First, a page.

Because of its highly effective anti-inflammatory properties, cannabis applied directly on the haemorrhoid could help alleviate some of the swelling, itching and pain. Taking a tincture, especially one tailored for pain relief, can help relax the body and alleviate the painful aspects of haemorrhoids. For less extreme cases, marijuana suppositories for haemorrhoids could be enough to help treat any associated discomfort.

Traditional Hemorrhoid Pain Relief

When dealing with more extreme haemorrhoids, doctors may suggest a quick out-patient surgery in which the doctor removes tghe haemorrhoid. They typically do the out-patient surgery in an exam room with local anaesthetic; this can be extremely painful.

Unfortunately, opioid painkillers aren’t only highly addictive, but they can also cause constipation, which can exacerbate the haemorrhoid issue. As a result, many doctors forego writing painkiller prescriptions and opt to give patients a high dose of Tylenol instead.

High-dose Tylenol doesn’t always provide enough relief to patients who’ve just had a haemorrhoid removed. This is where cannabis can step in to provide an added boost of anti-itch and anti-inflammatory pain relief.

Allison’s Success Using Cannabis to Relieve Her Hemorrhoid Pain

We also sat down to speak with someone who has firsthand experience using cannabis to battle intense haemorrhoid pain. Allison, in her mid-40s, is a working mother with a long history of dealing with haemorrhoids. Unfortunately for her, these often end up external and thrombosed, two of the most painful types.

Allison has undergone multiple out-patient haemorrhoid removals and describes the process as “almost barbaric.” She explains that the local anaesthetic did little to stop the pain of the removal and an extra-strength Tylenol didn’t do much for her either. Because haemorrhoids are in such a delicate area, the healing process can be hard. The anus must continue to be used, wiped and stretched—all things that can reopen wounds and complicate healing.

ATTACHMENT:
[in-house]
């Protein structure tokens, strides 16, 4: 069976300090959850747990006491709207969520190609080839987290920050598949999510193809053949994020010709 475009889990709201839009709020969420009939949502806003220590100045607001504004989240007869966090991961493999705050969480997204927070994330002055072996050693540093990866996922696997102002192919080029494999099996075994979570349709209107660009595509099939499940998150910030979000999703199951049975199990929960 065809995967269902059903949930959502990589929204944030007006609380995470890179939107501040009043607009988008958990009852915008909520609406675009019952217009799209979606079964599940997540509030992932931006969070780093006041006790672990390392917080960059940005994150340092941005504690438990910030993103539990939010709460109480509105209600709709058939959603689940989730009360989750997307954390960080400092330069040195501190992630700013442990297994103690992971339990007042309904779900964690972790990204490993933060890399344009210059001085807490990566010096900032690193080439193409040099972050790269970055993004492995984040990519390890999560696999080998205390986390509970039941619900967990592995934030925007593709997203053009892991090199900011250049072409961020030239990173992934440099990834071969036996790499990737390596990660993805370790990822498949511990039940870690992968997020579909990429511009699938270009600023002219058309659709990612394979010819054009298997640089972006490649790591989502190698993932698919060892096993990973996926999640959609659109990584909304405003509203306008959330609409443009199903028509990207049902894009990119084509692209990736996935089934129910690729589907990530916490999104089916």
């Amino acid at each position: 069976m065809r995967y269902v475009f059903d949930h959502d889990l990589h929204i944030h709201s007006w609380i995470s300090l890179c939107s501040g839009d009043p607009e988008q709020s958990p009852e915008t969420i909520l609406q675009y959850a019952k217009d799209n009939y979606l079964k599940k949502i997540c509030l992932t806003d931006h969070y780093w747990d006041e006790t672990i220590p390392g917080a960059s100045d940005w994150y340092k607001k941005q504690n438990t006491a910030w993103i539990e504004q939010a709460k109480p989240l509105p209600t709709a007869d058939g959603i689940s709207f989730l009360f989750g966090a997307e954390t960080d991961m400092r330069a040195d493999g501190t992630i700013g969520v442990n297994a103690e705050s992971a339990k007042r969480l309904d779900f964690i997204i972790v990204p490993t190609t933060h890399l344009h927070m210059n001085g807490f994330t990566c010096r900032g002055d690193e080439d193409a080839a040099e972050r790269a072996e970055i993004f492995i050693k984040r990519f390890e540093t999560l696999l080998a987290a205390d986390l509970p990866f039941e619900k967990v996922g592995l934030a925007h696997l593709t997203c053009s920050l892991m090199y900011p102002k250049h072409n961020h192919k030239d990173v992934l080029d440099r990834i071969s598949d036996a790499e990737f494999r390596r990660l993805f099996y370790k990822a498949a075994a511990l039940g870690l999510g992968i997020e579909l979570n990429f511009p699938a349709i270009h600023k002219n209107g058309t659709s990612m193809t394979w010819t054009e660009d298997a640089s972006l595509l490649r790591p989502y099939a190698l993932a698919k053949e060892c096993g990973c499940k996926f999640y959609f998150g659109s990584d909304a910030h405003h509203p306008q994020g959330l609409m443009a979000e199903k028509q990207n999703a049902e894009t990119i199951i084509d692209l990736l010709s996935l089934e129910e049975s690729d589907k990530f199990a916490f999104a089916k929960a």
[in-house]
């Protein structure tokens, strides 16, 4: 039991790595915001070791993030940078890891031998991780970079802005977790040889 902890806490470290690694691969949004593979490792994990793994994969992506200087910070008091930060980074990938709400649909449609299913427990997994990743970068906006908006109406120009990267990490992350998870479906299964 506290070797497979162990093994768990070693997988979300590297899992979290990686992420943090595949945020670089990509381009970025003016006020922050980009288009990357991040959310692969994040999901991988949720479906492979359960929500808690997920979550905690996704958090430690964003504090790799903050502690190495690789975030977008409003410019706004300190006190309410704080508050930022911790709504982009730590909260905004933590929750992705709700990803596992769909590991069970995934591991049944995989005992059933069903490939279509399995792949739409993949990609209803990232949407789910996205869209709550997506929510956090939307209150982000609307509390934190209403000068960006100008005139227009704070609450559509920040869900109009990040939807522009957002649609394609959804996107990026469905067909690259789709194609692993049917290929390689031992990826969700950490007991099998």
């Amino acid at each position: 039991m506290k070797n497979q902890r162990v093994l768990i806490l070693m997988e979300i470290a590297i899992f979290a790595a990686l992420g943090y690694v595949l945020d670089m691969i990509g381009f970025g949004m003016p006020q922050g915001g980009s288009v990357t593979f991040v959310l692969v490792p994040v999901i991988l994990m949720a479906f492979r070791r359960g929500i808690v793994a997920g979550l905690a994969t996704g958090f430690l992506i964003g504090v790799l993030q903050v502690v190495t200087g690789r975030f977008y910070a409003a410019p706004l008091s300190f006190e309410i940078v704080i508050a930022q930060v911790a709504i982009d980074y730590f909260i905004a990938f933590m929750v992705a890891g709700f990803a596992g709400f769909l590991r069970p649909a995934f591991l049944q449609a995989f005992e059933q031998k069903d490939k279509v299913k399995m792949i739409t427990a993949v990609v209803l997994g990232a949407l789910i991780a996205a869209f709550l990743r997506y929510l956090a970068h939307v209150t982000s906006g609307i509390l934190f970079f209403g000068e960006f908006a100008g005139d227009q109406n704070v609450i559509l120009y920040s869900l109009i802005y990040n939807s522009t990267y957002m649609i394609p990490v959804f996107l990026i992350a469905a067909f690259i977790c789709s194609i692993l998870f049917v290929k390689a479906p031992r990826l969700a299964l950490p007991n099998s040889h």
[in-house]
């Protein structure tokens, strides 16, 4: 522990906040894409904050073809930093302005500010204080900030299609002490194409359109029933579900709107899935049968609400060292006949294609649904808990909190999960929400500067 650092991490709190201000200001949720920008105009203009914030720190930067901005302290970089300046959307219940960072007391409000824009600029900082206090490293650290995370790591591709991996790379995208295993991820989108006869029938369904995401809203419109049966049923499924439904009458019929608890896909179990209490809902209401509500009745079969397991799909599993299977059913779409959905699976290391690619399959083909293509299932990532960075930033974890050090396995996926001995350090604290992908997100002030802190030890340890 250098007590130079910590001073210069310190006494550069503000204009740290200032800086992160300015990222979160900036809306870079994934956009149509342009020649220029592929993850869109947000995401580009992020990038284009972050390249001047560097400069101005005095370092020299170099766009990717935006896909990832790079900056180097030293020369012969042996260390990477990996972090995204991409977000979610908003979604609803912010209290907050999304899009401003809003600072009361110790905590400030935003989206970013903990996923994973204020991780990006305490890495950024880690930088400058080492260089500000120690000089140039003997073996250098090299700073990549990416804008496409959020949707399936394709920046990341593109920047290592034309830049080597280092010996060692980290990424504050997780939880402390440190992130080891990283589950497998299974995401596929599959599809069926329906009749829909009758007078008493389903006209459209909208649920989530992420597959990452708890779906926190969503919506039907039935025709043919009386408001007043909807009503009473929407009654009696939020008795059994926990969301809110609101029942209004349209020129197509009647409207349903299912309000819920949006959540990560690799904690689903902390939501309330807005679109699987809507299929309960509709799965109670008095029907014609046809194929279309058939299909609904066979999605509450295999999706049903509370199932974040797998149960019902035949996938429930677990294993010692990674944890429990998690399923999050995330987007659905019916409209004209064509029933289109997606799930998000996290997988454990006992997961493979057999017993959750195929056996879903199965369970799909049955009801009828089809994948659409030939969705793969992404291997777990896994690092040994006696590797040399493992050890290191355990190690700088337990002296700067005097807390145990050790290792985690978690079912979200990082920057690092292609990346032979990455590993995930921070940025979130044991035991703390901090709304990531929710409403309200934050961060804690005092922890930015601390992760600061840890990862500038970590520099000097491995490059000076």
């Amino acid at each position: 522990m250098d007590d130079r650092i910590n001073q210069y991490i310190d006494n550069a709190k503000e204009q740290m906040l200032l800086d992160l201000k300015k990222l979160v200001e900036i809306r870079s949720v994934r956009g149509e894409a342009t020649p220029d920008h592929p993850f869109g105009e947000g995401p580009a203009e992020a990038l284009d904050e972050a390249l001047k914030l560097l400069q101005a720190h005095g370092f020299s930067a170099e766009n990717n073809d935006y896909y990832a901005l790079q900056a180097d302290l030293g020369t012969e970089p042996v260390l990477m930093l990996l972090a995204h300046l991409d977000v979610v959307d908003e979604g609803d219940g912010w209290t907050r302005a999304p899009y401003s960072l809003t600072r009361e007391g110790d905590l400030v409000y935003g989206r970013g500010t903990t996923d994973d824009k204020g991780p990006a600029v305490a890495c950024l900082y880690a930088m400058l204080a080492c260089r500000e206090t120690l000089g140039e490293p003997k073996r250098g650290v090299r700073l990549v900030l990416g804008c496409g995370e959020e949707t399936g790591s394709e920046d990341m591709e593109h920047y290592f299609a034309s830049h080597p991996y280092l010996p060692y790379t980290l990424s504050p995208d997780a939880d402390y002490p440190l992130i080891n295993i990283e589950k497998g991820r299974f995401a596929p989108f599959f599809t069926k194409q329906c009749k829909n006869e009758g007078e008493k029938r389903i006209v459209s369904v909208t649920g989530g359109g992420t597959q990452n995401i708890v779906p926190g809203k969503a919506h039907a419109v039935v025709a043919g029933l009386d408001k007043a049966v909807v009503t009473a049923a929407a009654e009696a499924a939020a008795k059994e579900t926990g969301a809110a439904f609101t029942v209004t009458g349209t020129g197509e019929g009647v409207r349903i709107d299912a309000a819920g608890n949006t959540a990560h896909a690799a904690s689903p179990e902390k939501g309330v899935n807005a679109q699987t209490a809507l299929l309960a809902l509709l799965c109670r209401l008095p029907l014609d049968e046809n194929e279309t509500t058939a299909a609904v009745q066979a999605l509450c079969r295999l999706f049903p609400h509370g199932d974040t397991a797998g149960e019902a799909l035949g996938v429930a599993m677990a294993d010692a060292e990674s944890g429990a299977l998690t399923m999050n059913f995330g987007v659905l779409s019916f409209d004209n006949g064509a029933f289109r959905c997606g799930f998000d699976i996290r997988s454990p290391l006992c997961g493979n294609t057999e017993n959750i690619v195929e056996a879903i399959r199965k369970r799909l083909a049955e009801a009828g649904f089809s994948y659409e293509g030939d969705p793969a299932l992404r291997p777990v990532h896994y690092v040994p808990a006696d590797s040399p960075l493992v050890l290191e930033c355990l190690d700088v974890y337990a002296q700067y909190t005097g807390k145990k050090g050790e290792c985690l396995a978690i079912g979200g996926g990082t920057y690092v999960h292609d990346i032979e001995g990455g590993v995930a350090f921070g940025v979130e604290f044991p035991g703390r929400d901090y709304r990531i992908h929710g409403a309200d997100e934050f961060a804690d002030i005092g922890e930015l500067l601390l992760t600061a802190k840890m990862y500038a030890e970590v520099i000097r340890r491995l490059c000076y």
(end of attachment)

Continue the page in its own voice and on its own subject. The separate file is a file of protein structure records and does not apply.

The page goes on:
During a particularly challenging external thrombosed haemorrhoid, Allison’s friend suggested using cannabis in the days leading up to and following its removal. Her friend, who Allison lovingly refers to as her “cannabis angel,” dropped off some cannabidiol (CBD) salve.

After consulting with her doctor about applying it directly to the site of the haemorrhoid, she began using the topical a couple of days before her surgery to help manage the pain. She was stunned by how effective it was, so she kept using it during her recovery.

After her surgery, Allison continued to apply the CBD salve directly to the affected area. Its anti-inflammatory properties helped alleviate pain better than any other treatment she used in her 20 years of dealing with haemorrhoids. Allison also used a CBD vape pen, which she’d historically used to help her sleep, to calm her nerves after surgery. Because she doesn’t like the psychoactive effects of tetrahydrocannabinol (THC), CBD vape pens and topicals were the perfect options for her.

Allison was so shocked by the effectiveness of cannabis in treating the pain of haemorrhoids that she had to tell her doctor about it. She encouraged her doctor to suggest CBD for anyone dealing with haemorrhoid pain and swelling.

If you’re reading this and currently suffering from haemorrhoids, cannabis could be the key to ending the pain and swelling. Consult with your doctor about using a CBD topical to alleviate inflammation and a tincture or vape pen to help numb the pain.